cannabis with United States flag background

All terpenes are legal. There has never been a law that prohibits terpenes in the United States. 

The same can’t be said for cannabinoids. 

All cannabinoids were considered illegal until recently because they came from the marijuana plant (a Schedule I drug). Today, only delta 9 THC, and in some states, delta 8 THC, are prohibited. 

CBD, CBC, THCV, THCP, CBC, CBN, CBL, and all other cannabinoids are legal in the US and most developed world. 

Cannabinoids vs. Terpenes: Their Psychoactive Properties

Terpenes don’t bind to the CB1 receptors in the brain, and therefore they don’t have any psychoactive abilities in the same way as cannabinoids. 

Terpenes can shift the balance of neurotransmitters to influence mood, but none can alter one’s sensory perception the way cannabinoids as THC can.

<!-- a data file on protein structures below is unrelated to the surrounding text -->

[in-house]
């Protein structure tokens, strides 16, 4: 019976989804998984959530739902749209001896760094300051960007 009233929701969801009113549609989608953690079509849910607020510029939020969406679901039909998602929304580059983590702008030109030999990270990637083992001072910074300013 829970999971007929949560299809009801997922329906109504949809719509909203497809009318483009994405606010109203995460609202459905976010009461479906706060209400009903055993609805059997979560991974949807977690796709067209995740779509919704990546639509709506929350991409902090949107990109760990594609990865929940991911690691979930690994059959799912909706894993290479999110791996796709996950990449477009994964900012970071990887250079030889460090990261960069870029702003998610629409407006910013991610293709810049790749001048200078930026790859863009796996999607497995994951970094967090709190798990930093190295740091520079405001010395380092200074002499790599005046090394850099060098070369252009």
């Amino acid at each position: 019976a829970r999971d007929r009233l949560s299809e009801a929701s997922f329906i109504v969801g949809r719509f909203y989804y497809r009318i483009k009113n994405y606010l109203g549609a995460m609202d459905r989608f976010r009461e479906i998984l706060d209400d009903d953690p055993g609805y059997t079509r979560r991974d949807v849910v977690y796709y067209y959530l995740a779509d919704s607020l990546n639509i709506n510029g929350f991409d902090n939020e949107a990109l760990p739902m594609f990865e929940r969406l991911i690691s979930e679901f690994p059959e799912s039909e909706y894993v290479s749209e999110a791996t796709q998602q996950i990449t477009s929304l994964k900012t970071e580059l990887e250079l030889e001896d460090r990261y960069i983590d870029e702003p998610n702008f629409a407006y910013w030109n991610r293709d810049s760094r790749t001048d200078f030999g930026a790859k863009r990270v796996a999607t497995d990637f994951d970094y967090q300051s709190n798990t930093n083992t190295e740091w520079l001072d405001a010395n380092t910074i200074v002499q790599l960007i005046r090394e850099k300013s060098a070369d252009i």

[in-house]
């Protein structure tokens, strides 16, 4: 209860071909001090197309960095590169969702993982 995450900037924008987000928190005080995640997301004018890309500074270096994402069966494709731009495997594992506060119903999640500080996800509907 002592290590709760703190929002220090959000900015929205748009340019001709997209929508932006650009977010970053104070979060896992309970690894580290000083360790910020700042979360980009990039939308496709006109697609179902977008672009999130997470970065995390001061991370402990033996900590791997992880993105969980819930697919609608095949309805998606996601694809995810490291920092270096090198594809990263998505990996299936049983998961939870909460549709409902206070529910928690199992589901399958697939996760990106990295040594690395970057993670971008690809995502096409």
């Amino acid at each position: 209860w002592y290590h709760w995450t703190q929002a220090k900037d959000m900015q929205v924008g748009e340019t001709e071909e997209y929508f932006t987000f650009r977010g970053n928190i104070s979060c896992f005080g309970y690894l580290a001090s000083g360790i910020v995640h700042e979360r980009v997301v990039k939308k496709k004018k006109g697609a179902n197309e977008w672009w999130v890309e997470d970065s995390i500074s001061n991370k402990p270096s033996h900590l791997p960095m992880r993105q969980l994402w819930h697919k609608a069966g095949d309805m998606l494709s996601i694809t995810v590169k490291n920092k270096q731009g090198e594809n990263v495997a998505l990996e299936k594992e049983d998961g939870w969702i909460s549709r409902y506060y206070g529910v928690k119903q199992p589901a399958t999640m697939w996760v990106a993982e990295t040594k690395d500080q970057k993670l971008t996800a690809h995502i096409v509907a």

However, some terpenes have powerful psychoactive abilities, such as salvinorin A from diviner’s sage. This terpene is not produced in any amount in cannabis plants. 

List of Common Cannabinoids in Cannabis

Cannabis produces 80-100 cannabinoids and falls into the following subclasses:

1. THC (Tetrahydrocannabinol)

THC mimics the body’s natural cannabinoid anandamide. It’s the primary cannabinoid in marijuana and is responsible for its psychoactive effects. 

It binds to both endocannabinoid receptors and affects memory, pain, and motor control.

There are a few different types of THC available. Delta 9 THC is the most common version found in marijuana and hemp. Other forms can be found in much lower concentrations, such as delta 7 THC, delta 8 THC, delta 10 THC, or THCP. 

2. CBD (Cannabidiol)

CBD is one of the primary cannabinoids found in cannabis. It’s not a mind-altering compound but provides many benefits. 

Because of its effects on the ECS, CBD has focused on scientific research for many years. CBD products have a strong market presence with many concentrated oils, tinctures, and edibles available.

3. CBC (Cannabichromene)